We didn’t plan this. The stop at The Patriot on the southern fringes of Tribeca was mostly spontaneous (admittedly, the desire for the bar’s superb sliders increases with relative proximity to bar).
And the decision to order a steakhouse burger from Rare Bar and Grill in the West Village, a couple of hours later, was entirely spontaneous — if tangentially indebted to the previous consumption of sliders. (The decision was prompted by the discussion of the $21 burger, which was prompted by walking by Rare and picking up a take-out menu, the interest in which might have been prompted by the fact that we’d just polished off a couple of beers, a half-dozen cheeseburger sliders and a basket of onion rings at The Patriot.)
But damn, what a mash-up! In jumping from $1.50 cheeseburger sliders (left) to a $21 steakhouse burger (right), we leap-frogged about 95% of the burgers of New York City. The whole thing was a little heady … and yes, a little indulgent. Here’s how the two experiences stacked up:
The Patriot: One of downtown Manhattan’s proudest dive bars. The jukebox (mostly country, with a smattering of classic rock) is played many decibels too loud, the beer is cold and cheap — $8 pitchers of PBR, $5.50 Beck’s bombers (24 oz.) — the bartenders the epitome of “girls who just wanna have fun.” The Patriot is such a booze-centric bar that it’s surprising that there’s a kitchen here at all, let alone one that turns out good (cheap!) sliders.
I can’t vouch for much else on the short menu, because once I tried the cheeseburger sliders I haven’t deviated (other than to add the occasional basket of onion rings or french fries, both of which are fairly average).
But these sliders: Mini char-grilled patties, still a touch pink inside — just because they’re small doesn’t mean they have to be overcooked — each one is a perfect 2-3 bites of soft, sweet bun-to-burger ratio, the white American cheese a molten mass melding burger to bun. The sliders are served all nestled together in a parchment paper-lined basket with just a side of sliced pickles and some ketchup packets for company. I guarantee you’ll wind up with baskets that look like this, the scene of absolute belly satisfaction.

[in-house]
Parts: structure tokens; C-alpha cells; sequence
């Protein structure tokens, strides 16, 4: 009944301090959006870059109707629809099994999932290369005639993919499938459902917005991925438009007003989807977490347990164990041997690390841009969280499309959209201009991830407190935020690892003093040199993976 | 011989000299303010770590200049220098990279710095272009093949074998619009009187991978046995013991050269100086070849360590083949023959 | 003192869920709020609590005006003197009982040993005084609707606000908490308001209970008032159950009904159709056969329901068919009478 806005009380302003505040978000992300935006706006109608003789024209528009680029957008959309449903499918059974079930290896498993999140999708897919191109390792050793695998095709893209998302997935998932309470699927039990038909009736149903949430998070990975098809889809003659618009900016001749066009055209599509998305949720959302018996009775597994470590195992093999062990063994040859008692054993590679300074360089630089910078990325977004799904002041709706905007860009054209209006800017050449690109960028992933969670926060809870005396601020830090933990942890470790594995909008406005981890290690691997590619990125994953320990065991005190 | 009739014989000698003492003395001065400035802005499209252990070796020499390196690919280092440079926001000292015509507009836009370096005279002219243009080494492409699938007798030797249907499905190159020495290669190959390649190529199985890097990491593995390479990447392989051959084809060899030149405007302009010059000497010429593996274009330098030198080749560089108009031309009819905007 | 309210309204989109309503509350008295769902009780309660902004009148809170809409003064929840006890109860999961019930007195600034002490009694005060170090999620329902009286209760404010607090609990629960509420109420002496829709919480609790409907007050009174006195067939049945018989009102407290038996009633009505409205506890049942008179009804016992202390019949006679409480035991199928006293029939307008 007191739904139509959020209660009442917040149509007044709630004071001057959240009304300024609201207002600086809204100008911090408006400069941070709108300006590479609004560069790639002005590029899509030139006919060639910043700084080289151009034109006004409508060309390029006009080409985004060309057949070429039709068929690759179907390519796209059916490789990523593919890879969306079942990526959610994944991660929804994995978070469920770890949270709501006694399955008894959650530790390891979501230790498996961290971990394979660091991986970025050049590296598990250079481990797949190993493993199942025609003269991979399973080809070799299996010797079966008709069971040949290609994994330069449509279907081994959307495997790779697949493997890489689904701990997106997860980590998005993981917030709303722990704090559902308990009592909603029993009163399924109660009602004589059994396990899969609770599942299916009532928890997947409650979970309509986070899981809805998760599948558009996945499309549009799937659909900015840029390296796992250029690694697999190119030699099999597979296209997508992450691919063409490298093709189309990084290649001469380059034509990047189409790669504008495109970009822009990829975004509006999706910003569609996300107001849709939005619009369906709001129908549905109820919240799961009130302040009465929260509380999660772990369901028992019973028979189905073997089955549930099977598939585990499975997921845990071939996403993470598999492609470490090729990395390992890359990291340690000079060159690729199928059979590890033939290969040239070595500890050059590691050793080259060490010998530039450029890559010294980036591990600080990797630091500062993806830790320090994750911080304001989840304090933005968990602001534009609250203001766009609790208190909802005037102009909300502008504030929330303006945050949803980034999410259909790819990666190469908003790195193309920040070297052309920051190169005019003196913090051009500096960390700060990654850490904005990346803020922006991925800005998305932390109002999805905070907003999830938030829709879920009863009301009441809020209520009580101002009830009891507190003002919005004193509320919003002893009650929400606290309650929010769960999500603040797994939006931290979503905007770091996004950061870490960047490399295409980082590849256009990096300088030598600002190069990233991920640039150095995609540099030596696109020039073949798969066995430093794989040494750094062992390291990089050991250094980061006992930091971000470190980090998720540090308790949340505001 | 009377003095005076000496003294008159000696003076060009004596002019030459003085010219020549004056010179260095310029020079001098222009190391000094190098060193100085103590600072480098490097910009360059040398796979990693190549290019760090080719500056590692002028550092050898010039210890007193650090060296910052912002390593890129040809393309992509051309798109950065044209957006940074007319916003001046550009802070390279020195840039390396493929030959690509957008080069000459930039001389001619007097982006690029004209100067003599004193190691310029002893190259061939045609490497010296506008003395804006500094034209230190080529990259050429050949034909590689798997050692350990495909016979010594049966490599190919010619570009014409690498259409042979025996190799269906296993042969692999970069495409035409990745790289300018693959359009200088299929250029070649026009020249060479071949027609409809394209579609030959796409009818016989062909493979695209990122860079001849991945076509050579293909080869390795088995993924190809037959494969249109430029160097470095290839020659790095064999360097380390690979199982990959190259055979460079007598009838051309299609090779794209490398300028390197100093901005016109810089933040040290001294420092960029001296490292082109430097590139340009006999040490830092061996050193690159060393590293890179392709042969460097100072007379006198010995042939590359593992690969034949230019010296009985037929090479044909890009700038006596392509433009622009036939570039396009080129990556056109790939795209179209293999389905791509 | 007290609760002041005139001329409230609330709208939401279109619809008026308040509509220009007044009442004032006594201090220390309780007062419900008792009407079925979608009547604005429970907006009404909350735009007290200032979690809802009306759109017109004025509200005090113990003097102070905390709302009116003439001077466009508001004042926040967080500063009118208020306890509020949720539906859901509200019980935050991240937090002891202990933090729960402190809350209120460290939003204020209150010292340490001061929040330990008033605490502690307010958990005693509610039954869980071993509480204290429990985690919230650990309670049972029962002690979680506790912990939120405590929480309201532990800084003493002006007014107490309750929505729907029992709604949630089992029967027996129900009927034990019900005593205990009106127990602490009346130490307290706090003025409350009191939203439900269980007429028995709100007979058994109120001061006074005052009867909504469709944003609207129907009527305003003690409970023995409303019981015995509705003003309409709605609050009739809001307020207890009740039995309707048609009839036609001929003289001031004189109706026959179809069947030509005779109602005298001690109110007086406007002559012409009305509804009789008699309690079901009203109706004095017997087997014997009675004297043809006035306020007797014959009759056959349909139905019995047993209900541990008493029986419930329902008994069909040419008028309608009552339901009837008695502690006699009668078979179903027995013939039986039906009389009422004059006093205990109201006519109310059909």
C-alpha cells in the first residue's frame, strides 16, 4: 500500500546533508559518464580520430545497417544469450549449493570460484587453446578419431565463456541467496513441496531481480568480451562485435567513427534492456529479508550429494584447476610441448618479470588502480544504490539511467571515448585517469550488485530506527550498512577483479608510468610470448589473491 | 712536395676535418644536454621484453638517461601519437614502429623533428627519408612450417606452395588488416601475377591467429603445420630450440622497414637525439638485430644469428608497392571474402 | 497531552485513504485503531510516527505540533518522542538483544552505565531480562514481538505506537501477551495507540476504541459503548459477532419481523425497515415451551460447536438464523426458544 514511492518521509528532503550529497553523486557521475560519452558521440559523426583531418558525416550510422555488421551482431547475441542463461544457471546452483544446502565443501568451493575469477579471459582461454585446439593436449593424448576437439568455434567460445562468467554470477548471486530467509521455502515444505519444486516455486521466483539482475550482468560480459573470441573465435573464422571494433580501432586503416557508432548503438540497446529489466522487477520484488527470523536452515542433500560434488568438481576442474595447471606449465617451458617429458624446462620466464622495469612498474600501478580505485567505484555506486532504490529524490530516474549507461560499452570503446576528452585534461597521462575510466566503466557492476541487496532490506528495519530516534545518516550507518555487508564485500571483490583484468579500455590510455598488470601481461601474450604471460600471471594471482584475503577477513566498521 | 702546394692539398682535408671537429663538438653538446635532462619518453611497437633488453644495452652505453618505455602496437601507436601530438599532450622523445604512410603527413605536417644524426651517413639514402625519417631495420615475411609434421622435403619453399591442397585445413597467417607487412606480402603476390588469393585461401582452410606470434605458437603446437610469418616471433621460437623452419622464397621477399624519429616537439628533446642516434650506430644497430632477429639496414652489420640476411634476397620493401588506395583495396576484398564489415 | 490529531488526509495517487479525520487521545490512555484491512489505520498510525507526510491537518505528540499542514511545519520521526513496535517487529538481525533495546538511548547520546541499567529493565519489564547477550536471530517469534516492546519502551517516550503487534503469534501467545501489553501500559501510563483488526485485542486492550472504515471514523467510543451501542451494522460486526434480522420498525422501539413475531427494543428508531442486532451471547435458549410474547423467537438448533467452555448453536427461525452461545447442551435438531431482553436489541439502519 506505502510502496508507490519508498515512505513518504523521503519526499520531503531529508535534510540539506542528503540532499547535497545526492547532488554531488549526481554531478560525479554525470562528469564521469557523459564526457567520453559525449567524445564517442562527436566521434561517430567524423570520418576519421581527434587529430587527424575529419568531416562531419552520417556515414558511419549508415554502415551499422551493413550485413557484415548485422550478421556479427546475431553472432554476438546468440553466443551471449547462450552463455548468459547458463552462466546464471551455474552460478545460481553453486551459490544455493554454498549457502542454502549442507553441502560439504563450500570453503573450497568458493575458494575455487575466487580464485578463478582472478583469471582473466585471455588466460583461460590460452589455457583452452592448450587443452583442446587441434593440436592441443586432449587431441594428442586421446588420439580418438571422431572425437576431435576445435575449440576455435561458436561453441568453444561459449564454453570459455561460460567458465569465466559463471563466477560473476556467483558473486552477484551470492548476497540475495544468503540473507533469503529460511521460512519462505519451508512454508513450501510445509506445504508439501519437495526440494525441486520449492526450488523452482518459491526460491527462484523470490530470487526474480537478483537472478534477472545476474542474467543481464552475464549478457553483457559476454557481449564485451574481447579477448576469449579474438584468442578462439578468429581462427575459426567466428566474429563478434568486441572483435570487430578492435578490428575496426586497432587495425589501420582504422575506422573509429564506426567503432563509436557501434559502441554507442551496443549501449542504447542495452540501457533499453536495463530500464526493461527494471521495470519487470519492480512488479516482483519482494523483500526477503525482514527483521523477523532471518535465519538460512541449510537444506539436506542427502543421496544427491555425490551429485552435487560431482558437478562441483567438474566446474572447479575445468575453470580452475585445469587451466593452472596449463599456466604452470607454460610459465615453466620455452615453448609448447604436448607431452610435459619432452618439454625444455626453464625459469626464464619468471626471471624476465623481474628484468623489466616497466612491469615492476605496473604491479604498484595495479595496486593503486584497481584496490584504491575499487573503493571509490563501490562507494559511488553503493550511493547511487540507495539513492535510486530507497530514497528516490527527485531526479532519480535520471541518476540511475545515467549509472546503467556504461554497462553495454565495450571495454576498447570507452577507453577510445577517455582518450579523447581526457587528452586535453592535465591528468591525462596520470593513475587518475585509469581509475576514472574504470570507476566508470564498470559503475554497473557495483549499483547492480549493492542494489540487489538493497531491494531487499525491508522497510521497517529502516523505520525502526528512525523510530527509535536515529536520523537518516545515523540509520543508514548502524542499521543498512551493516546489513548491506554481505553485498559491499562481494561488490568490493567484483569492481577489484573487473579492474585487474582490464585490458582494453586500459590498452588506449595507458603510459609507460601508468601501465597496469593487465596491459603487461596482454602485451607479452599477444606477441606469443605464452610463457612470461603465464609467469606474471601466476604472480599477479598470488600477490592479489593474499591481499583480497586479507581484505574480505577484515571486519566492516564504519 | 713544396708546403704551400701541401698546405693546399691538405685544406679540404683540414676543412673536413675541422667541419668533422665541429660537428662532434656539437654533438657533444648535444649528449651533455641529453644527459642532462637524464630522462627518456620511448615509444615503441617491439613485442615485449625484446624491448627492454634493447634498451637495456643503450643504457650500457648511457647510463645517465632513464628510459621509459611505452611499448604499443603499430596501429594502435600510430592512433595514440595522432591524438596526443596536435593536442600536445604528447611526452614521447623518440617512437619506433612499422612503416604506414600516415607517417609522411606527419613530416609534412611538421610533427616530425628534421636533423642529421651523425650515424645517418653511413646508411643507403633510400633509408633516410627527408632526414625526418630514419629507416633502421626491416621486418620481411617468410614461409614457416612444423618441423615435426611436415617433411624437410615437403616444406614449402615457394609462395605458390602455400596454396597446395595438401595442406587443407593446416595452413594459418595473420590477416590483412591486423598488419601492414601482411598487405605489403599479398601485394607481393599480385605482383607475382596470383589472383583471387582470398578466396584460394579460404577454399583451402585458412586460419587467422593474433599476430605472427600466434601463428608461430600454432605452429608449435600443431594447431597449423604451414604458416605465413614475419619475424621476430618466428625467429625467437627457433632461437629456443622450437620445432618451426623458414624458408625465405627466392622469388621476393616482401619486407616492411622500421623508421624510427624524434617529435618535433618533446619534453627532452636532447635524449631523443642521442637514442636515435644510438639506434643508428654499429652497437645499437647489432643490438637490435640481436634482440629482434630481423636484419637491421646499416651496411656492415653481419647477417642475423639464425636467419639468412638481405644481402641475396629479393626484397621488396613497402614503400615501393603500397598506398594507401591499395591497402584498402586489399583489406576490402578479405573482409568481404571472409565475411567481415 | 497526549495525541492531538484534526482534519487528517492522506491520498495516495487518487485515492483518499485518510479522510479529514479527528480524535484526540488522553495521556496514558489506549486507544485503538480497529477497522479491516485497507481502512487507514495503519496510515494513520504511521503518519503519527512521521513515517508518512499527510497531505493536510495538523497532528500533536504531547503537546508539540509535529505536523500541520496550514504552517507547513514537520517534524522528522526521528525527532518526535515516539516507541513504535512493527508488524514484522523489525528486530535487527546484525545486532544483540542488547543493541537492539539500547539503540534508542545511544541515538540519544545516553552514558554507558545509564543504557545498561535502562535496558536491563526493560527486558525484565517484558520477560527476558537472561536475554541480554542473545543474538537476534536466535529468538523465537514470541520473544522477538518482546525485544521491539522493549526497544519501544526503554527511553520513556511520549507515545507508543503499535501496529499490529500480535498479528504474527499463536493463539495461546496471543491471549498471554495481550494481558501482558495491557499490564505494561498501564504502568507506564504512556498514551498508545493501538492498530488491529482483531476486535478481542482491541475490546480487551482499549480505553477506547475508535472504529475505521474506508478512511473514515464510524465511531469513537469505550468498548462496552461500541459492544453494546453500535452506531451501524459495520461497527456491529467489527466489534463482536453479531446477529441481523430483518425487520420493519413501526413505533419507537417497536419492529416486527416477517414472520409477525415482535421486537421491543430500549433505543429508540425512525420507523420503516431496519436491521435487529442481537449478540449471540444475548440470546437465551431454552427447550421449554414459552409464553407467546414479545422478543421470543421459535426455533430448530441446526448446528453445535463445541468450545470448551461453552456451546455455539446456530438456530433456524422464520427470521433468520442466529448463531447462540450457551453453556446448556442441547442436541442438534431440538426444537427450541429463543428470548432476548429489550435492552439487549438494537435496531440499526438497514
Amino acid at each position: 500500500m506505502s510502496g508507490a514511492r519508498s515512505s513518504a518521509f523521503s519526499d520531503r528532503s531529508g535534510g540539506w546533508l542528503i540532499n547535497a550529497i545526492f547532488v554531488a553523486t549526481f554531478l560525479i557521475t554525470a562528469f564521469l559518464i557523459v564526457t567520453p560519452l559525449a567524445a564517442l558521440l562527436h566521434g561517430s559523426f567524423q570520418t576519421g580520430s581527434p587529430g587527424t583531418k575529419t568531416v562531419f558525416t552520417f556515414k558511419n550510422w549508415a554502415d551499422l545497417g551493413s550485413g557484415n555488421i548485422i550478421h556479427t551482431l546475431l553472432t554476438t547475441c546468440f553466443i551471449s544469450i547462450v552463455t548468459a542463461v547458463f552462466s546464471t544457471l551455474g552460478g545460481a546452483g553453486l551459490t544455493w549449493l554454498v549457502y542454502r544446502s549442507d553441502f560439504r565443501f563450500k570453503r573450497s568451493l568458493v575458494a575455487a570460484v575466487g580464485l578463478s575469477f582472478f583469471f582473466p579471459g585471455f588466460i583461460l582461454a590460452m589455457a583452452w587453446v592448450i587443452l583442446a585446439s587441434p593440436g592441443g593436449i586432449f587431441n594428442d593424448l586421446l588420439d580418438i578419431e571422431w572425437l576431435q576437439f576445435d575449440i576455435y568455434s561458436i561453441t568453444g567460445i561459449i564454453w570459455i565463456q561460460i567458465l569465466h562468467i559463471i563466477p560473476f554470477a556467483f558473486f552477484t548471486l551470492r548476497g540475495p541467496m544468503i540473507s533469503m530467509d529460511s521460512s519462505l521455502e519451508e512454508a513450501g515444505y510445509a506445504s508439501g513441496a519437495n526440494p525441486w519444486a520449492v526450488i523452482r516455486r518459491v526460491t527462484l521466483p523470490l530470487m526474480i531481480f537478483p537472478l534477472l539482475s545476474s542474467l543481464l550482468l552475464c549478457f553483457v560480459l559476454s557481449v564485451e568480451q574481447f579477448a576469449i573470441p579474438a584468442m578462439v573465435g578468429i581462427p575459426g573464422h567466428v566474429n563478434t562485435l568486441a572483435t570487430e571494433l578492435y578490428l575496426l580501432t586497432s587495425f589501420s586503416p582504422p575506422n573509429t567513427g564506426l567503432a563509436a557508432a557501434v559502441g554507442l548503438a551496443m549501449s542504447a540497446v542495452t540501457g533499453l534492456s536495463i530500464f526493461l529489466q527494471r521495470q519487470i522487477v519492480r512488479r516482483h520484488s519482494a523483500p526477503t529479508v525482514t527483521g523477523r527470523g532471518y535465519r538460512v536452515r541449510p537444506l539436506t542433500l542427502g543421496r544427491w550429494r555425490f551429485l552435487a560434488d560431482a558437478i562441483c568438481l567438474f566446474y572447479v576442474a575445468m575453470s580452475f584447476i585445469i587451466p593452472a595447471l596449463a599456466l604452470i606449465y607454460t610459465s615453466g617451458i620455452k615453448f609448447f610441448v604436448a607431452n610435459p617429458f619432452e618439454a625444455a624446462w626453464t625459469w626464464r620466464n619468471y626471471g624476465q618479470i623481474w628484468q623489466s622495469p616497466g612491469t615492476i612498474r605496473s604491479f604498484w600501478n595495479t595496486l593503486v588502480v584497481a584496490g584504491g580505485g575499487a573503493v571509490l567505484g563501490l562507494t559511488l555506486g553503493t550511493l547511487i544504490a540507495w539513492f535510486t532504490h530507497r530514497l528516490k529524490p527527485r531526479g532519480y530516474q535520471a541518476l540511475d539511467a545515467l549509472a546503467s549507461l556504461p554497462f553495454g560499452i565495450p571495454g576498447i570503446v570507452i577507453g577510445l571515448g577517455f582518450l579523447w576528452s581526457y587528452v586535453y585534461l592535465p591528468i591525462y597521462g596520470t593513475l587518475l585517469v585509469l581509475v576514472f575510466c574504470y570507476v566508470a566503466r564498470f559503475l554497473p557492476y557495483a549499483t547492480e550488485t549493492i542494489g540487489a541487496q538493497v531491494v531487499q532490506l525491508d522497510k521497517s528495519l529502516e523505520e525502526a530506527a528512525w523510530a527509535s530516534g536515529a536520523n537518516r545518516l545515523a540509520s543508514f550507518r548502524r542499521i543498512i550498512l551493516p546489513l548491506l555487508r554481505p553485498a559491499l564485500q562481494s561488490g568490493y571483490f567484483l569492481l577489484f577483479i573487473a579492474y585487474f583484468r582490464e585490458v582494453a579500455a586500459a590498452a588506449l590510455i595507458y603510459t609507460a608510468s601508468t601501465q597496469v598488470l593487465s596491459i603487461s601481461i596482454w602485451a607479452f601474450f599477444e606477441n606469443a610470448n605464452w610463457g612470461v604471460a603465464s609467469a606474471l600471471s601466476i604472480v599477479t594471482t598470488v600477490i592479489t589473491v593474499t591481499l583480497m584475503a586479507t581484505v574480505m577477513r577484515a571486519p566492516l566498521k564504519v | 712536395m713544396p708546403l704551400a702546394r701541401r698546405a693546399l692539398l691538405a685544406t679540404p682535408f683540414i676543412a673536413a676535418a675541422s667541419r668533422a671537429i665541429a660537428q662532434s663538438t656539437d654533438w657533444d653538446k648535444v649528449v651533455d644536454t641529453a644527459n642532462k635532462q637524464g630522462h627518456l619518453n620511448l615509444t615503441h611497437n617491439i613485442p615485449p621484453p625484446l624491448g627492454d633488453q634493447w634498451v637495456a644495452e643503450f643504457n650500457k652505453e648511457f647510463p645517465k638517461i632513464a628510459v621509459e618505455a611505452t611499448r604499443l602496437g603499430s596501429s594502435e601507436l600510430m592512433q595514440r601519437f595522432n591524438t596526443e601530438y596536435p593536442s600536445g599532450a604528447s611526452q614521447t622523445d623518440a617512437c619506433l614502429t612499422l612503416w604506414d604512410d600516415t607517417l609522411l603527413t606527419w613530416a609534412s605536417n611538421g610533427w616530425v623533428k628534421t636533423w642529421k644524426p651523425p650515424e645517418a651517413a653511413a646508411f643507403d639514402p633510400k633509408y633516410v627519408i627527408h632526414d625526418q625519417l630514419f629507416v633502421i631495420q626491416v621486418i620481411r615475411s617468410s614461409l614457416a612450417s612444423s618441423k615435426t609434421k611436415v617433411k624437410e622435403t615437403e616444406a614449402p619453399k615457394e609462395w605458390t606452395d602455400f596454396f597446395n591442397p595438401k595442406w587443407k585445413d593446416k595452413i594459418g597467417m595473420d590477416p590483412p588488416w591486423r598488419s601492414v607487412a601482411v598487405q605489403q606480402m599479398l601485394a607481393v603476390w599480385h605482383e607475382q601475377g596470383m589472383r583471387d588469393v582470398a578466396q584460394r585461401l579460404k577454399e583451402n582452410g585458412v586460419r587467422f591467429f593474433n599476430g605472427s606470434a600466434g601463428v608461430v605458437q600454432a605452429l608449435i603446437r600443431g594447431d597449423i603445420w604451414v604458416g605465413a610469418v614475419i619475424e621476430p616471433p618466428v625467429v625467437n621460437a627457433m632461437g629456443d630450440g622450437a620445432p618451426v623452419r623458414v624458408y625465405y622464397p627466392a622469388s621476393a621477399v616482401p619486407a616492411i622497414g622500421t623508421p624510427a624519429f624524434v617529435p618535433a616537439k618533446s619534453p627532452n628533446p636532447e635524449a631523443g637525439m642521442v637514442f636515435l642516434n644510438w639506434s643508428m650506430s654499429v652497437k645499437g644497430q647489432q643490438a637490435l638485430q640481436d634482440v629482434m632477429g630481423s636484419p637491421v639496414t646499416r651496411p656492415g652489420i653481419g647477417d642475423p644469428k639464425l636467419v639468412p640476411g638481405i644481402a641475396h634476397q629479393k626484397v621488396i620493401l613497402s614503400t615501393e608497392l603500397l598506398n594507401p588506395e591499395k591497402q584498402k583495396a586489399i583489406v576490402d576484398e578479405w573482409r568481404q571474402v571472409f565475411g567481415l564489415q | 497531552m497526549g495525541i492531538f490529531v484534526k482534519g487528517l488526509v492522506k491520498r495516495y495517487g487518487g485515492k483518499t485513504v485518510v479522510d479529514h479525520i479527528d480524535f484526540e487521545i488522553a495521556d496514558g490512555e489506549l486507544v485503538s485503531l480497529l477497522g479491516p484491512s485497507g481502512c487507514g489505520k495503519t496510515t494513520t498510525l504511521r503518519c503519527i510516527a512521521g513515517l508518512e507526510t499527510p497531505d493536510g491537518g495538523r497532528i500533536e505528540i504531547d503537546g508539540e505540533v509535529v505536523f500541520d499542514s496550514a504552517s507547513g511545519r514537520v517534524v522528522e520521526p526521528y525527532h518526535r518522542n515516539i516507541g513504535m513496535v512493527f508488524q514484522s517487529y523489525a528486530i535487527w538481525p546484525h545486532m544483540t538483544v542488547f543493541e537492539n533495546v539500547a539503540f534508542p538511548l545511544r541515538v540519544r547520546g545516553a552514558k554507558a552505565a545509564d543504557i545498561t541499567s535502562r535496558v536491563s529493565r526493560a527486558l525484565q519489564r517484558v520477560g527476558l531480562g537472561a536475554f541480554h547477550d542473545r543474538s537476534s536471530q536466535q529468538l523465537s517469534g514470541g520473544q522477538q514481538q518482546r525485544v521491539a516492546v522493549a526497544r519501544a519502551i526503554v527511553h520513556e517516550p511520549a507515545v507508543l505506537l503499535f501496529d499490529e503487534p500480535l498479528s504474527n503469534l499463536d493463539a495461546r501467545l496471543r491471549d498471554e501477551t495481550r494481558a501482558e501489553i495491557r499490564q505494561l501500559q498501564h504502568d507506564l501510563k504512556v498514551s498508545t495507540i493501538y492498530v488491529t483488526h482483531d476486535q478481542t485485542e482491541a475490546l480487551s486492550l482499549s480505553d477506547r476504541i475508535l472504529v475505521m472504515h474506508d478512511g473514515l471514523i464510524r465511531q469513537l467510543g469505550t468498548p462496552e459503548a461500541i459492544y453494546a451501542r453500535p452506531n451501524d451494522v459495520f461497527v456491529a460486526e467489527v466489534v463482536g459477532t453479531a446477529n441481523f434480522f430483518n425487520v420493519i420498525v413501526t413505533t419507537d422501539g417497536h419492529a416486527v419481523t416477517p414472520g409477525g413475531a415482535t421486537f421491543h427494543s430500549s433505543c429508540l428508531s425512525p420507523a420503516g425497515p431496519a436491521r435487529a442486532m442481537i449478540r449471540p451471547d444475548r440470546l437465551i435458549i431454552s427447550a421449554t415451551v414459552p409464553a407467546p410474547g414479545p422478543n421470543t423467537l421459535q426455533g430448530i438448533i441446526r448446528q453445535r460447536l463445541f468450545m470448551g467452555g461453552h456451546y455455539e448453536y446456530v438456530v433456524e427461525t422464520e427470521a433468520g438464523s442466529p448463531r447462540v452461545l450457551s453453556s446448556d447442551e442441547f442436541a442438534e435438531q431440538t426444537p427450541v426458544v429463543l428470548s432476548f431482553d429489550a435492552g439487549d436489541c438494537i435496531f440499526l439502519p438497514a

Rare Bar & Grill: Get up and spin around in circles a few times. That’s sort of how it felt to open up this take-out container, revealing this stunning burger specimen, called the Bleeker Burger: 8 oz. of chopped New York strip steak, topped with provolone, sauteed onions, crispy bacon, and accompanied by such premium accouterments as this succulent, sunny-yellow tomato slice, pickles from the Lower East Side and a towering brioche bun.
Each of Rare’s steakhouse burgers ($21), are made from specific cut (or cuts) of premium beef — tenderloin, ribeye, NY strip steak, T-bone (a blend of sirloin and sirloin and strip) — the distinction of the burger being you really taste the steak, beyond the big beefiness a good burger offers.
It’s decadent, and a little confusing: Who eats steak chopped up like this and stuck between a bun? Part of the joy I get out of eating a steak is slicing through the meat, slicing of just that perfect bite and really savoring the meat for what it is. I found myself pulling out nuggets of steak from the patty, and happily munching on those, between larger bites. I also found myself wishing the beef hadn’t been “infused with Cajun spices” — not necessary, let the meat shine through. (Oddly, all the steakhouse burgers have some sort of “flavor” to them.)
I couldn’t ever quite shake the feeling that this burger is less a burger than a steak in disguise. And why would anyone do that?